As part of the franchise deal, Plaintiff entered into the Sublease Agreement for rental of the restaurant premises. The terms of the agreement obligate Plaintiff to pay the real estate property taxes and assessments on the franchise property. In March 2008, the real property upon which the restaurant rests was sold to a third party not a party to this suit, while Defendants remained the sublessor under Plaintiff's sublease ("sale/leaseback"). A "New" Master Lease reflected the March 2008 sale. Due to the sale, real estate taxes on the property more than doubled. Defendants passed-through the increased taxes to Plaintiff, in violation of the implied covenant of good faith and fair dealing.


A. Motion to Dismiss under Rule 12(b)(6)

A party may seek dismissal of a claim if the pleadings are insufficient because they fail to state a claim upon which relief may be granted. On a motion to dismiss for failure to state a claim under Rule 12(b)(6), "all allegations of material fact must be accepted as true and construed in the light most favorable to the nonmoving party." Cahill v. Liberty Mut. Ins. Co., 80 F.3d 336, 337-38 (9th Cir. 1996). Rule 8(a)(2) requires only "a short and plain statement of the claim showing that the pleader is entitled to relief," in order to "give the defendant fair notice of what the...claim is and the grounds upon which it rests." Conley v. Gibson, 355 U.S. 41, 47 (1957).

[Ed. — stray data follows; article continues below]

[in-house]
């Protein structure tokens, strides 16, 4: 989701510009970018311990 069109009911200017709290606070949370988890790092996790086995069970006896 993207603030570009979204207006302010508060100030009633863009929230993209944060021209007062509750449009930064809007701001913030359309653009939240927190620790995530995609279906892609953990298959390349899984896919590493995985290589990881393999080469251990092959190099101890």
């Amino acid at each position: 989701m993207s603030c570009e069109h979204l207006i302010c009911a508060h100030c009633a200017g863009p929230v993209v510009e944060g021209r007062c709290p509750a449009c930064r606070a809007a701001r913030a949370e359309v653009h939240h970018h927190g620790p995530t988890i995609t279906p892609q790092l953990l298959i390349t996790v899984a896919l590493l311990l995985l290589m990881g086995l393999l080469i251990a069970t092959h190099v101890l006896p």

Although "a complaint attacked by a Rule 12(b)(6) motion to dismiss does not need detailed factual allegations, a plaintiff's obligation to provide the grounds of his entitlement to relief requires more than labels and conclusions, and a formulaic recitation of the elements of a cause of action will not do." Bell Atl. Corp. v. Twombly, 550 U.S. 544, 555 (2007) (internal citations and quotations omitted). "Factual allegations must be enough to raise a right to relief above the speculative level." Id. (citing 5 C. Wright & A. Miller, Federal Practice and Procedure § 1216 (3d ed. 2004) ("[T]he pleading must contain something more...than...a statement of facts that merely creates a suspicion [of] a legally cognizable right of action.") If the "plaintiffs...have not nudged their claims across the line from conceivable to plausible, their complaint must be dismissed." Twombly, 550 U.S. at 570.

If the court grants a motion to dismiss, it must then decide whether to grant leave to amend. Rule 15(a) authorizes the court to "freely give[]" leave to amend when there is no "undue delay, bad faith[,] dilatory motive on the part of the movant,...undue prejudice to the opposing party by virtue of...the amendment, [or] futility of the amendment...." Foman v. Davis, 371 U.S. 178, 182 (1962). Generally, leave to amend is only denied when it is clear that the deficiencies of the complaint cannot be cured by amendment. DeSoto v. Yellow Freight ...